• Learn from the Pros

Guaranteed Birdie: How to Up Your Golf Game

There's no better feeling than marking birdie after birdie on your scorecard. You're in the zone, hitting every fairway and sinking putts like you never have before.

No, this isn't just an impossible dream—it can happen! But improving your golf game takes practice, precision, and strategy.

With the advice below you will be able to improve your golf game, impress your friends, and leave frustration in the past. Read this guide and you'll shave a few strokes off your game in no time.

The Basics

If you are new to the game of golf, there is some terminology you should learn first. A birdie is a score of one shot (or stroke) below par for any given hole.

Par is the number of strokes "expected" for each hole. This number is based on the length from the tee to the flag and the overall difficulty. If you reach the hole in 3 shots on a par 4, that's a birdie! Or 4 shots on a par 5, etc. 

Even for professional golfers, birdies are hard to come by. The best professional golfers birdie holes less than a third of the time. 

But don't get discouraged! There are strategies and drills you can use to make birdies more common.

For a Par 3

The key to a birdie is playing consistently from drive to putt and making adjustments based on the course. So let's review how to play a par 3 for a birdie.

For an approximately 180-yard hold, think about using a 3-iron to get on the green in one drive. On a par 3, you can usually see the flag and aim for it directly instead of hitting a layup shot first.

If you notice any hazards like sand, water, or rough grass, hit the ball to the opposite side of the green. You may end up with a longer putt, but it's better than taking your chances with a hazard.

Once you've hit a successful drive, it's time to putt. 

You will need to perfectly line up your putt, judge the slope, and take into consideration the wind and grass conditions. Becoming a good putter will drastically improve your chances of a birdie, especially on a par 3.

There are several putting drills you can use to get better at reading greens and making putts.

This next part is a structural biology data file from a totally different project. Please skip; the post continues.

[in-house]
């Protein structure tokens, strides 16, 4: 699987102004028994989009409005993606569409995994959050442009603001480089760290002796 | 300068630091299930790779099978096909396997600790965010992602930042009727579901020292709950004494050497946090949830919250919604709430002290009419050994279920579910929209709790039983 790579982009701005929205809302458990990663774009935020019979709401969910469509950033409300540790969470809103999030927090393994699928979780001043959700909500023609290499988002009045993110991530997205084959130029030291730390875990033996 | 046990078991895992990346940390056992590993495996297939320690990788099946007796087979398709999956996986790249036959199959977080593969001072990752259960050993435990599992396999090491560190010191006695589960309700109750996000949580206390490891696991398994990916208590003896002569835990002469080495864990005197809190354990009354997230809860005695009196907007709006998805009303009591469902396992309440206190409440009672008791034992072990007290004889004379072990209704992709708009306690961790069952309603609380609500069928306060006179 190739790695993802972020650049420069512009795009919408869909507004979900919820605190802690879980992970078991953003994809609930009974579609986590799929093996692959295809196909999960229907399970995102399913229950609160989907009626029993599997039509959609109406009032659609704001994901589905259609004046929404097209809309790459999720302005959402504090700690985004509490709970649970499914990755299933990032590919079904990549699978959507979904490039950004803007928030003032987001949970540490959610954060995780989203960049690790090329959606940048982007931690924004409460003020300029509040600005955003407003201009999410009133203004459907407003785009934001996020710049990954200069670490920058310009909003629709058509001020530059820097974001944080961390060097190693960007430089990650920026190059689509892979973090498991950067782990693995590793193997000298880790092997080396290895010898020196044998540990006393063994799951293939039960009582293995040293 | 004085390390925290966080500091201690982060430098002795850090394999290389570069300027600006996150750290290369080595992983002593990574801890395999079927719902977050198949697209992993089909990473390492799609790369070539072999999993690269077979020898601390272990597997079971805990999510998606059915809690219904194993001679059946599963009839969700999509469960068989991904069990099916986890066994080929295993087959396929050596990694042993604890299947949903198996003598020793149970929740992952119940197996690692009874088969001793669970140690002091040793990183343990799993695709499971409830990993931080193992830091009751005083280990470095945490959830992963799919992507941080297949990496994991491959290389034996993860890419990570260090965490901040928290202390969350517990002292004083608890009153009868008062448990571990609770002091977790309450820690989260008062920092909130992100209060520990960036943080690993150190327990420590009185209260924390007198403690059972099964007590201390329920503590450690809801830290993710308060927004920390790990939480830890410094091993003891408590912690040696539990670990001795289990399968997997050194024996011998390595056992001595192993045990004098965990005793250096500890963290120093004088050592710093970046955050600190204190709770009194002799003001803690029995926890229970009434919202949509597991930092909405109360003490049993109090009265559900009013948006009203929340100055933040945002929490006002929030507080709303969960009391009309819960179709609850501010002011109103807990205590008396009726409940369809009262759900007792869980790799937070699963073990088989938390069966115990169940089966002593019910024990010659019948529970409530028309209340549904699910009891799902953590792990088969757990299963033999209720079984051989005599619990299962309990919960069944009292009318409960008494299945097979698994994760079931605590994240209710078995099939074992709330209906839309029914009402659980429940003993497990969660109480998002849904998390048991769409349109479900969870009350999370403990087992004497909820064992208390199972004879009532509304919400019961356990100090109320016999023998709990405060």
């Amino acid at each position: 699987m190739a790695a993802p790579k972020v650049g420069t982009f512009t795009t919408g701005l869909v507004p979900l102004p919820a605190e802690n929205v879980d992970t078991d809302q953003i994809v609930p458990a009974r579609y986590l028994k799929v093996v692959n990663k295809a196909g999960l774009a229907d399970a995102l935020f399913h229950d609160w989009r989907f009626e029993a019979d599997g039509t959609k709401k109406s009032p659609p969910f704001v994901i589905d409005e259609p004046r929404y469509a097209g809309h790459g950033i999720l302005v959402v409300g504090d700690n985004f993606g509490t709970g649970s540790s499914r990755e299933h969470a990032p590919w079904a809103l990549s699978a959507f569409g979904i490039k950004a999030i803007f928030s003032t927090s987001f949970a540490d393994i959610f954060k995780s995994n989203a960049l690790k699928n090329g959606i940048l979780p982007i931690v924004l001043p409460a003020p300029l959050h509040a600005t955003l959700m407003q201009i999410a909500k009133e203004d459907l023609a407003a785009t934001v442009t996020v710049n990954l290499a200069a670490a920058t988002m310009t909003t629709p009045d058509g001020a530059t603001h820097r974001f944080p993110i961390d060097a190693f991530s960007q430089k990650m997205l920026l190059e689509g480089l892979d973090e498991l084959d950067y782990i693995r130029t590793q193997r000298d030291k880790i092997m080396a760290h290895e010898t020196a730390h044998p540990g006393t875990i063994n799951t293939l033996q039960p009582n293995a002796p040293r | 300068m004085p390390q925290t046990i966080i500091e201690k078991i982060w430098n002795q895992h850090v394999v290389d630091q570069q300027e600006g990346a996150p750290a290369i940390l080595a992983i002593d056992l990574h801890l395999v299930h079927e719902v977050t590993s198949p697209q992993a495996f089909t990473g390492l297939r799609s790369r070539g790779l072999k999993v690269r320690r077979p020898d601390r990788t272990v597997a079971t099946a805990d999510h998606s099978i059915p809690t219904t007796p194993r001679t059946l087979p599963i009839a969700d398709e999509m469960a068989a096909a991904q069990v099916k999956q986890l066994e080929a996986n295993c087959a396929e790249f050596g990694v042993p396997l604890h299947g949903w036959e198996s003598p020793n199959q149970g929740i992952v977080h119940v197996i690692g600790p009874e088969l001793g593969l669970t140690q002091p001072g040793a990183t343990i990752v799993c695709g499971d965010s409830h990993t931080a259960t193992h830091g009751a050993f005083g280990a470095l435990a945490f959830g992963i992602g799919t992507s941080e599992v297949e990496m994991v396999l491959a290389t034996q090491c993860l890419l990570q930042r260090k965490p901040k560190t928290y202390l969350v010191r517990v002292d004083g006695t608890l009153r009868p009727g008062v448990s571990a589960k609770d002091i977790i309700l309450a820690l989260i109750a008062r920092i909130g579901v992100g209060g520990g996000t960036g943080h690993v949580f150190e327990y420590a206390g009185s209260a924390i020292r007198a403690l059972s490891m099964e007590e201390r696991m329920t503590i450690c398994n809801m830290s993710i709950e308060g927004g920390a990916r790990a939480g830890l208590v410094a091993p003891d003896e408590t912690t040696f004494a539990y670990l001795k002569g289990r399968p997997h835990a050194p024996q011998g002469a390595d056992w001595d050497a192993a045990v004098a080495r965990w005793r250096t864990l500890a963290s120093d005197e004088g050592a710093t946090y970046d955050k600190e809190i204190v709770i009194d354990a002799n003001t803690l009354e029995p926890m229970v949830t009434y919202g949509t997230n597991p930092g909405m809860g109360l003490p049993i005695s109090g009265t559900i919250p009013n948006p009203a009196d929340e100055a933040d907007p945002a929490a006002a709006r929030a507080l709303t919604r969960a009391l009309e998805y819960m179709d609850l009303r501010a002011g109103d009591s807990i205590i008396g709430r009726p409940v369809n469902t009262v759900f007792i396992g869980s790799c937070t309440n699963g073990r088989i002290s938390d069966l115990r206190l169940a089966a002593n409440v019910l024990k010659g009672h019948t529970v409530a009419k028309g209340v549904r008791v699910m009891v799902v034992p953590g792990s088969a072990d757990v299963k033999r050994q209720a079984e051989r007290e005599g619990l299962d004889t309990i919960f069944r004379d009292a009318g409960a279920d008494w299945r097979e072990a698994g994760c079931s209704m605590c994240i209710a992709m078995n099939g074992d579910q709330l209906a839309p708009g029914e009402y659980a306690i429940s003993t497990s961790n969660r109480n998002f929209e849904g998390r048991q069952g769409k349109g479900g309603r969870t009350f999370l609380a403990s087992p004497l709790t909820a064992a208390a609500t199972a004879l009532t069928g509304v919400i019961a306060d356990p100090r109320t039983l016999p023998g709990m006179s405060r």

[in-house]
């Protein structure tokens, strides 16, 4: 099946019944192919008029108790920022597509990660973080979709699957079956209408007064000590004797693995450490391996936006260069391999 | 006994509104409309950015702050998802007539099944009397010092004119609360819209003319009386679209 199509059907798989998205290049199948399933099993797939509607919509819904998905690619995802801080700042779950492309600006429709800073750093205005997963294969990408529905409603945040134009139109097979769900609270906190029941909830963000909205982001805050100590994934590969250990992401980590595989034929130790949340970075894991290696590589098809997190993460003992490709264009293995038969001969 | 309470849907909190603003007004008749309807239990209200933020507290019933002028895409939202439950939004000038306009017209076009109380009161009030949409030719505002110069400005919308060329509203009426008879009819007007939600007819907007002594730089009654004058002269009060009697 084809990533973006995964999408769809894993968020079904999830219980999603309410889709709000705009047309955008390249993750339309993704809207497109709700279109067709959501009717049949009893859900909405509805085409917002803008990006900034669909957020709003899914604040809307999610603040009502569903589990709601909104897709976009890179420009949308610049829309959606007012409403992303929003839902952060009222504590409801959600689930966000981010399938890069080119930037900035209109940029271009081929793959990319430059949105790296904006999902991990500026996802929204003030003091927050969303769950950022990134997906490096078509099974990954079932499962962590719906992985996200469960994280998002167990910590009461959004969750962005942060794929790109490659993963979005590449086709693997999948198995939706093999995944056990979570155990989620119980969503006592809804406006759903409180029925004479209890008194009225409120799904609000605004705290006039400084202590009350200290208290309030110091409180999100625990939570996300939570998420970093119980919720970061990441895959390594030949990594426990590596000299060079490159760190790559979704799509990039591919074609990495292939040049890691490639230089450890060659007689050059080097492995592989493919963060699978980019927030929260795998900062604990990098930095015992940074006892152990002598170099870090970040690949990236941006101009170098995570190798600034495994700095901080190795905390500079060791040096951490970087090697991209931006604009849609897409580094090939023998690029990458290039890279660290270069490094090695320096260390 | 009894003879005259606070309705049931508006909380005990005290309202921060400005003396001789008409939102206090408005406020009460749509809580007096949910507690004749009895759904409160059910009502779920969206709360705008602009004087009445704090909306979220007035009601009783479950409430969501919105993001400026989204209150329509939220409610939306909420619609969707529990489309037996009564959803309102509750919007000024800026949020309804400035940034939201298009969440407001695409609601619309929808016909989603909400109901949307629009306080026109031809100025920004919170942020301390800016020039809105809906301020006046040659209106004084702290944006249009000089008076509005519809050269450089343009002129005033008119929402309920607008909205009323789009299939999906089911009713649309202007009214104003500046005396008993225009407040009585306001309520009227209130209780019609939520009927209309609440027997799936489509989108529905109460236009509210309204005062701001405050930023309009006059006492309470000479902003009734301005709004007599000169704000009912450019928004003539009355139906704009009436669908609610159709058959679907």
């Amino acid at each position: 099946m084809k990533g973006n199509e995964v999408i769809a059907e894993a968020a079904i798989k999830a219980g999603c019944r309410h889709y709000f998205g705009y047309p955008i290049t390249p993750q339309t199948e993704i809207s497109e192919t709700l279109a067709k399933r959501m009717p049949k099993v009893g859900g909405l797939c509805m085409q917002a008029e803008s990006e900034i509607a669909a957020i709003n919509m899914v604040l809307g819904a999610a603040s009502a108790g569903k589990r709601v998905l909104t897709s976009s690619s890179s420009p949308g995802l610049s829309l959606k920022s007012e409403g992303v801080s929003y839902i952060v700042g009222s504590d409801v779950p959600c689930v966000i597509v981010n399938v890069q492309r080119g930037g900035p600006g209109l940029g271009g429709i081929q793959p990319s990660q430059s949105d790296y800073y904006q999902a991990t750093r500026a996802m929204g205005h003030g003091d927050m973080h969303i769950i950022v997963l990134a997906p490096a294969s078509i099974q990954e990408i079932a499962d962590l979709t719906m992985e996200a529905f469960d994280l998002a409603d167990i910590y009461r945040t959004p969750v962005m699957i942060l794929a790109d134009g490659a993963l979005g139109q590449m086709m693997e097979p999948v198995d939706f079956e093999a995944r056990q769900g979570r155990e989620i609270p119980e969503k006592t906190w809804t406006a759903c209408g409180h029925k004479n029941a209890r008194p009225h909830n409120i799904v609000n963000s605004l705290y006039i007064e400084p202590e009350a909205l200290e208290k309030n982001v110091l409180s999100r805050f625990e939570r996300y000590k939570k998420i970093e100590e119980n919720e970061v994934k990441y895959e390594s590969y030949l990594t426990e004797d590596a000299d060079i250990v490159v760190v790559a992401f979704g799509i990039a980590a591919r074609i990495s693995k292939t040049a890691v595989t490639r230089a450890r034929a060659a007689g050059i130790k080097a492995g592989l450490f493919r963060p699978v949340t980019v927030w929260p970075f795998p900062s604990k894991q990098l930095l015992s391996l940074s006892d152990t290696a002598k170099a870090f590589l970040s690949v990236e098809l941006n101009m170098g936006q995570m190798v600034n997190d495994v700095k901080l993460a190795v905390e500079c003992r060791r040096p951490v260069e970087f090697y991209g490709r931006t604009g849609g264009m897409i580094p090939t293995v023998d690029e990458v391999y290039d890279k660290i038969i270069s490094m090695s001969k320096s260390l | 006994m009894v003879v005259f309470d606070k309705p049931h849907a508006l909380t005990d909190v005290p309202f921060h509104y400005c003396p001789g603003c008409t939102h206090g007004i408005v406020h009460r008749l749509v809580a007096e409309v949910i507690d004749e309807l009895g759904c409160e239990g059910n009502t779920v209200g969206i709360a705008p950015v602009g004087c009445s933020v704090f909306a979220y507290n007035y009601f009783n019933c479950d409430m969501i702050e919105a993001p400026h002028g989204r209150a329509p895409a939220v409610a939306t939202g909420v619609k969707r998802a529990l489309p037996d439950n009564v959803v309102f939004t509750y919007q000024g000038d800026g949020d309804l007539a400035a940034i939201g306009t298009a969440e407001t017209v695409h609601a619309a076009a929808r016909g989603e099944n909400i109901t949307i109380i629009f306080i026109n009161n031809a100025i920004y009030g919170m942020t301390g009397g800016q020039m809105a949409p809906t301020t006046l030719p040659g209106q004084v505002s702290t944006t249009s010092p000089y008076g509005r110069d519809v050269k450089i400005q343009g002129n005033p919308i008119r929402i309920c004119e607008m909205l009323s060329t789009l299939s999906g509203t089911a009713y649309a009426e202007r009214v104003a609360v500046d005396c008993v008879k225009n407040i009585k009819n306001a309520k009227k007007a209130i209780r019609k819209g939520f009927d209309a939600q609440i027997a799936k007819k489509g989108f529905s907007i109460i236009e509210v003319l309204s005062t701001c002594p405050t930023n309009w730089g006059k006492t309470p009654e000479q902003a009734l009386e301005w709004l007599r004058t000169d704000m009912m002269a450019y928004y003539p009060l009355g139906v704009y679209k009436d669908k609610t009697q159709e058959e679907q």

For example, to practice for par 3 putts, use a 3-8 foot range. Set up a few balls from each direction and pay attention to how they roll based on the terrain. You will start to get the feel for how hard to putt the ball based on the distance and conditions.

If you are serious about improving your putting skills, think about signing up for lessons with a pro.

For a Par 4

Hitting a birdie on a par 4 is just as challenging, but doable!

Start with a drive for the green. Unlike the par 3, for a par 4, you should avoid the temptation to hit directly for the flag. Instead, hit a comfortable shot onto the green.

Adjust your club choice based on the exact distance of the hole and be realistic about your expectations with that first drive. For a par 4, you will likely need a mid-iron or wedge.

Once you've hit your first shot, you may need a setup shot before putting. If you've missed the green, landed in a hazard, or find yourself in tall grass, aim your second shot to set yourself up for an easy putt.

If you hit the green on your first shot you have two opportunities to putt. For these putts, you'll need to practice longer 8 to 10-foot putts. Add these shots to your putting drill reps for the best results.

The par 4 offers a great opportunity for birdies. Remember to aim that first shot for the green. Avoid hazards and be patient with your first putt.

You have 3 strokes to hit the pin, so be patient and make good choices based on how you have been playing so far that day.

For a Par 5

Par 5s can be tricky. You're potentially dealing with a long fairway, several hazards, and maybe even some tall trees.

Stay calm and stick to the plan. Your first shot should be straight down the fairway. Put yourself in an ideal position for your second shot to potentially hit the green.

The second shot on a par 5 is often the make-it-or-break-it shot. You will probably be using a fairway wood for the second shot. You want the second shot at a good angle to the hole and away from hazards.

If your second shot ends up in the rough, but close to the green, you are still in a good position.

Similarly, if you find yourself too far from the green after your first shot, that's okay. Take your second shot to get as close as possible while avoiding potential hazards. You won't have the same luxury on the third shot, but a birdie is still within reach.

The same strategy applies if you have limited visibility to the flag. If you have to be conservative on the second shot, you can use your third shot to set up the birdie.

How to Execute a Great Golf Game

You know the old expression, practice makes perfect?

Well, that has never been more true than for the game of golf. Using the strategies above you can increase your skill, but it still takes practice.

Practice using your mid-irons and work on straight drives. And don't forget about putting! You can set yourself up well with great drives, but if you miss the put, say goodbye to the birdie. 

A great golf game is about using these strategies and making good choices based on what you know about the course and your own game.

Golf's Birdie Little Secret

So there you have it: The key to a great par 3, par 4, or par 5 resulting in a birdie.

Pick the right club, the right spot to aim for, and be precise with putting. Never underestimate the importance of practice!

Looking for a great course to start using your skills? Book a tee time at Blue Sky Golf Club today.